Linux Debian 10 deleting /etc/ folder on running some processes

Raheel Hirani

New Member
Joined
Jan 12, 2022
Messages
1
Reaction score
0
Credits
14
Hi Guys,

There is an issue we are facing since a month that as soon as we ran some processes it disconnects our SSH and other sessions after sometime and we are not able to connect to machine.
We checked it on AWS instances running Debian 10 as well as dedicated servers running Debian 10. When we asked the support there they said somehow /etc/ folder is being deleted.

What could be the potential root cause of it?

Please help or suggest what to do in this case..
 


Alexzee

Well-Known Member
Joined
Jun 1, 2019
Messages
2,207
Reaction score
1,075
Credits
11,256
If I had to guess the root cause of it was that it was deleted accidentally.

If you have a backup of /etc you can restore it with a Live cd.
That is if you didn't change anything in the servers configuration.

Otherwise you will have to perform a fresh installation.
 

f33dm3bits

Gold Member
Gold Supporter
Joined
Dec 11, 2019
Messages
4,446
Reaction score
3,158
Credits
32,240
If you already have technical support from AWS why are you asking here, how did AWS technical support verify that?? Who is we? First thing I would do is check the system's syslog/journal. There is no way to guess since you should know more about your system then the people you are asking for help. It could be a script running as soon as you login in that does something.
 

carlarogers

Member
Joined
Jan 1, 2020
Messages
45
Reaction score
10
Credits
399
I deleted /etc before. That was a bad move. I didn't mean to. I cannot remember whether I was able to restore from a backup or start with a new installation. The main thing I remember is it was really super bad and it pays to not do it again.

Root cause is a funny term, because there always is a cause for every root cause, so where the is root cause? The answer comes down to the answer that is of practical use in fixing the problem in a way that reduces the chance for recurrence to as close to zero as possible. It always is a judgement call.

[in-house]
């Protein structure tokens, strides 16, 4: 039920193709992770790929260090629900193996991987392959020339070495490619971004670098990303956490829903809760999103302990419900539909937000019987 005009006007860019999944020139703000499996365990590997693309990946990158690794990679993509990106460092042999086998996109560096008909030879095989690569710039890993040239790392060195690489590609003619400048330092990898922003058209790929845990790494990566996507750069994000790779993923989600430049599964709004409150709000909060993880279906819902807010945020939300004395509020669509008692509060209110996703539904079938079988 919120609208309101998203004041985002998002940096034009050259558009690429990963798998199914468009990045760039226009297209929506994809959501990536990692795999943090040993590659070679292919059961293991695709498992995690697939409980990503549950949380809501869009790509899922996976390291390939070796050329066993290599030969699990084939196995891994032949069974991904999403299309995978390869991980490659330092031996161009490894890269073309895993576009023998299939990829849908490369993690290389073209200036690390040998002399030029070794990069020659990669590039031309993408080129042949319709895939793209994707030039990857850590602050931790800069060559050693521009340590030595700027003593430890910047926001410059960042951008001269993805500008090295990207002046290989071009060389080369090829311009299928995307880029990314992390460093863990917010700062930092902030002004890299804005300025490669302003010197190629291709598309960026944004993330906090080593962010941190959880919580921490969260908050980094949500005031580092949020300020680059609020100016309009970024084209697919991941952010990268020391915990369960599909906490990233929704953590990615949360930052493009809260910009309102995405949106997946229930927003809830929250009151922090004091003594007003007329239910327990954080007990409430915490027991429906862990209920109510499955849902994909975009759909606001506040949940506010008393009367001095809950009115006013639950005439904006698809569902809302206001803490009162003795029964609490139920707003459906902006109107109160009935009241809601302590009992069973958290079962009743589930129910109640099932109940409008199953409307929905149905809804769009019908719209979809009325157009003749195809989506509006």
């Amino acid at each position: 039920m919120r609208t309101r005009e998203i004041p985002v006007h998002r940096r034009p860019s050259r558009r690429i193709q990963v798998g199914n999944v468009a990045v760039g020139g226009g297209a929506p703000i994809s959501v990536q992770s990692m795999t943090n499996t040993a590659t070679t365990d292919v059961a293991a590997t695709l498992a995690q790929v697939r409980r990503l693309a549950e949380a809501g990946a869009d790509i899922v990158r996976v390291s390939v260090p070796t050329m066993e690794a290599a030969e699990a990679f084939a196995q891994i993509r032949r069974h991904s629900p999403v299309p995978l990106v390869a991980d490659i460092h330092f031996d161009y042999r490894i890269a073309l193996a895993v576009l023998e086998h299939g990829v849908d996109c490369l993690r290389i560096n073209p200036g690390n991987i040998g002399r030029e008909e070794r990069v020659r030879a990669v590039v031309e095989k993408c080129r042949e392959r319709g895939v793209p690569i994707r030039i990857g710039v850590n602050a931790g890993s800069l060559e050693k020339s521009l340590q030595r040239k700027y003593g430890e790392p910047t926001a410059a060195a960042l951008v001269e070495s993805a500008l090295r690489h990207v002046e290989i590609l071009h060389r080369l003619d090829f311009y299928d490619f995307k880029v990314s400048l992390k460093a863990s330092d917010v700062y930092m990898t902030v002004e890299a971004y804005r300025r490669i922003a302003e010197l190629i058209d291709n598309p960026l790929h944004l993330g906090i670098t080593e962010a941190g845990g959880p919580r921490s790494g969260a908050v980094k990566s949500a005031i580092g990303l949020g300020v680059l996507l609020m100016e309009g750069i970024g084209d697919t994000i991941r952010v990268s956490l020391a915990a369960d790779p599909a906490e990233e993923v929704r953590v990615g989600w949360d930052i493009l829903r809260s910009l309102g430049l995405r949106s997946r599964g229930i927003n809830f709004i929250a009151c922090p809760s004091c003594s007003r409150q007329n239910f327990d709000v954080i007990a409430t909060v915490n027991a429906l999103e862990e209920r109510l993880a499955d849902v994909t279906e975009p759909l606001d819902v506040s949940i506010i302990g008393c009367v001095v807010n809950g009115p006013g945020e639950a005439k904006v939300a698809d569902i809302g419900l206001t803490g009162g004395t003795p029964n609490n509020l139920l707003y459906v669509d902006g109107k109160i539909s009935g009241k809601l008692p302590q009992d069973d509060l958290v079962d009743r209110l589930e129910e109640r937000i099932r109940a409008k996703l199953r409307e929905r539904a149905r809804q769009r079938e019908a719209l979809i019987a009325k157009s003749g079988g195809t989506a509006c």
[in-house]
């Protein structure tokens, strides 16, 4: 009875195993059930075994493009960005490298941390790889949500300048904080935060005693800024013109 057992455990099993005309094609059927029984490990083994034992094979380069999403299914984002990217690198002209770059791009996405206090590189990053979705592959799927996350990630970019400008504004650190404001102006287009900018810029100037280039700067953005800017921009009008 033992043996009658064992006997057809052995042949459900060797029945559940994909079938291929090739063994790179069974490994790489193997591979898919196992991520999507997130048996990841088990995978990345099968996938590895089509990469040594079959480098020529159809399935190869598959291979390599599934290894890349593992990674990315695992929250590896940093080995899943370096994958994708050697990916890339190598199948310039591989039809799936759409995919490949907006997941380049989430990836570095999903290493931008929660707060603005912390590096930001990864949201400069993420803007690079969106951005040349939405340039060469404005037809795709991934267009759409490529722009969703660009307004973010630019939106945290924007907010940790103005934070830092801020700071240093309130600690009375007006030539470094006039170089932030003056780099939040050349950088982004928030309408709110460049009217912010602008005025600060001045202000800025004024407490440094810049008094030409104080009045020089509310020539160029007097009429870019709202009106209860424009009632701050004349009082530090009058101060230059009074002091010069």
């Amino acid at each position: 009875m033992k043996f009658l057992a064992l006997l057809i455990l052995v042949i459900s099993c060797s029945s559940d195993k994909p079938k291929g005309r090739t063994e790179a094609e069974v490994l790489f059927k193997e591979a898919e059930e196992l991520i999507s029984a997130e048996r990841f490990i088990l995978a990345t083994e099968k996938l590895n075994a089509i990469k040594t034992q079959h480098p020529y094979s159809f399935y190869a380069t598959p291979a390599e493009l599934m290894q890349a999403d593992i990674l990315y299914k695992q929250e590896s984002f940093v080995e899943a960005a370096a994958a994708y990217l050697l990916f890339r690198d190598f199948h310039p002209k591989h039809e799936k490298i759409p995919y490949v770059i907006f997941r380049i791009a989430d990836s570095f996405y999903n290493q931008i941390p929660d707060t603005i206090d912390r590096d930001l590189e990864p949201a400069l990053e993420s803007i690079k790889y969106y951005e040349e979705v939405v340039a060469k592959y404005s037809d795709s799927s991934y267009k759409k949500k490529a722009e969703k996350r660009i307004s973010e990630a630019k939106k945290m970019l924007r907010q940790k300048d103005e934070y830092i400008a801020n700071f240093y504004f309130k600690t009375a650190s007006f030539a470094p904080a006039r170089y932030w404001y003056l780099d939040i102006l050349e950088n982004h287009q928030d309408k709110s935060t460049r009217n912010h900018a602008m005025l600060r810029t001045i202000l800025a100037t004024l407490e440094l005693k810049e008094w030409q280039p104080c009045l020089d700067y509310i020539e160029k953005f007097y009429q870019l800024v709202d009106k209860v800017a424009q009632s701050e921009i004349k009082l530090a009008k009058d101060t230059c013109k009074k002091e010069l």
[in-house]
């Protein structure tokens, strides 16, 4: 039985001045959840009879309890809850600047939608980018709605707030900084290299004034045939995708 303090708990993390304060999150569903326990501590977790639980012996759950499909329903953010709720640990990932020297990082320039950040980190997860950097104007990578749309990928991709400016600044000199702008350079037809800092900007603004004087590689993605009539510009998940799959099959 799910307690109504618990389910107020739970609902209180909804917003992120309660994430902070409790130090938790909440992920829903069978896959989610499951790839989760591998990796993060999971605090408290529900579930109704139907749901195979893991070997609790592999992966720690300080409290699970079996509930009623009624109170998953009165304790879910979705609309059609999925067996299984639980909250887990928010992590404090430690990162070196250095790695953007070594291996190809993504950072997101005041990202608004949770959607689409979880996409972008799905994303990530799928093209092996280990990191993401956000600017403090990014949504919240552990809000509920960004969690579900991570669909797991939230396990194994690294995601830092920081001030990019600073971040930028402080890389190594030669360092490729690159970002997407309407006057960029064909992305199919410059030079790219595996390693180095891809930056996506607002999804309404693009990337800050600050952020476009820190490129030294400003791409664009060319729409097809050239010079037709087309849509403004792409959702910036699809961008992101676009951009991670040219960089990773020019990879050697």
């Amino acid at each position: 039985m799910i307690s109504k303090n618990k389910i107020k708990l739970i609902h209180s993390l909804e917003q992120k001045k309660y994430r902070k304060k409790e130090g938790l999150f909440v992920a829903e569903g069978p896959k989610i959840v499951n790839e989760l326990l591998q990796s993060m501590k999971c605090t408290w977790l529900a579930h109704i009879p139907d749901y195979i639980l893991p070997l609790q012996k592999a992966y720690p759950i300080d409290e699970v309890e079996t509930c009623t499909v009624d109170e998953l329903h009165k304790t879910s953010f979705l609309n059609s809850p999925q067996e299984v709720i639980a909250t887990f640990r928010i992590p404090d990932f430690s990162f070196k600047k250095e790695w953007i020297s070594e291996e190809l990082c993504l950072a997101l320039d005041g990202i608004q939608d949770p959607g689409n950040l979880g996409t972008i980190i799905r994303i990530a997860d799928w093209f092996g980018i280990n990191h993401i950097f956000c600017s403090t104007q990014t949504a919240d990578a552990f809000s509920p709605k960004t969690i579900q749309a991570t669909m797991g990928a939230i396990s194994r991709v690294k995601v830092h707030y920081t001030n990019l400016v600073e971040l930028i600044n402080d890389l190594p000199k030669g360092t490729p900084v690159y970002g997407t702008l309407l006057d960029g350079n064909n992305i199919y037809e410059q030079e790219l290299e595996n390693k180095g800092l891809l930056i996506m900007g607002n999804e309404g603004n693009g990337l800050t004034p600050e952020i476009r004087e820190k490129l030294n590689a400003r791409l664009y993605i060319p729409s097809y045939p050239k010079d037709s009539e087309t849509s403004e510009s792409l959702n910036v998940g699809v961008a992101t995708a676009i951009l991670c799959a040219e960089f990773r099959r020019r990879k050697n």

for instance, I will nominate the interest you and your oranization have in running computers as the root cause. Give up computers, the problem is gone forever. Can't do that? Is there a money motive? So money is the root cause...

In my case, I settled on something more practical as the root cause. My fingers. They did it. I could say that for sure becaue no one else had access to the system in a way that could have done that.

I really don't remember how I made the mistake.

There is something else I can add. There is not a common problem that blows away a critical directory. That is a problem a lot of sys admins never experience. If it happens frequently, you won't be able to continue in this line of work. It's one of the worst things that can happen.

I can add something even more. When I did it, i was able to identify immediately what I did that caused it. I was working too fast and did something stupid by mistake. A lot of people set things up to make this kind of mistake impossible to happen. One of the reasons for using sudo is using it always keeps a log of every action take and the userid that took it.

Basically, you and the people you work with have to look at the actions you were taking, the scripts you were working on, whatever it was, and I would think it would be relatively straighnt forward to identify actions that have things going on that if mixed up coiuld have caused thje problem. If you are drawing a blank, it means either you are moron for no knowing your dangerous moves, OR if there are others who work on the system with root permissions, and you are sure it coud not have been you, it still could have been you, but you cannot rule out that one of your colleagues is not owning up to what they were doing.

I always have to assume a screw up like that is something i did, even if I think "no way it was me." The worst is when I am sure it wasn't me, but in honesty, i was doing something that could have gone wrong, but I don't see how I did anything wrong. In cases like that, half the time at least it was me. Sometimes, I know it could not have been me. If you are the only one with access then it was you. If you did nothing to the system when this happened, and others have access, i would start thinking it was someone else, no fessing up. People will do that if the can get away with it. When I was a manager, my best guy deleted a ton of stuff he should not have and of course no one told me. I found out later. People make mistakes and fessing up is not hte best move in all situations. If that guy fessed to me, I might have felt compelled to tell my boss. My boss would have hammered him. There was a good reason he was deleting stuff, he was trying to deal with our system not having enough disk. The disk for that system was this special mirroed fault tolerant rig, in the early 90s, cost $35 K for 1 gig, no lie. So in that environment, where we were squeezed, things were going to happen.

Overall, I am going to guess the shop where this happened is not the tightest running shop in your tri-state area whatever kind of area you have. Dropping /etc is about as bush league as it gets. Don't do it again. Find out how it happened. not possible to guess how it happened, except to say whatever it was that someone was doing, they did it wrong size large.
 
$100 Digital Ocean Credit
Get a free VM to test out Linux!


Top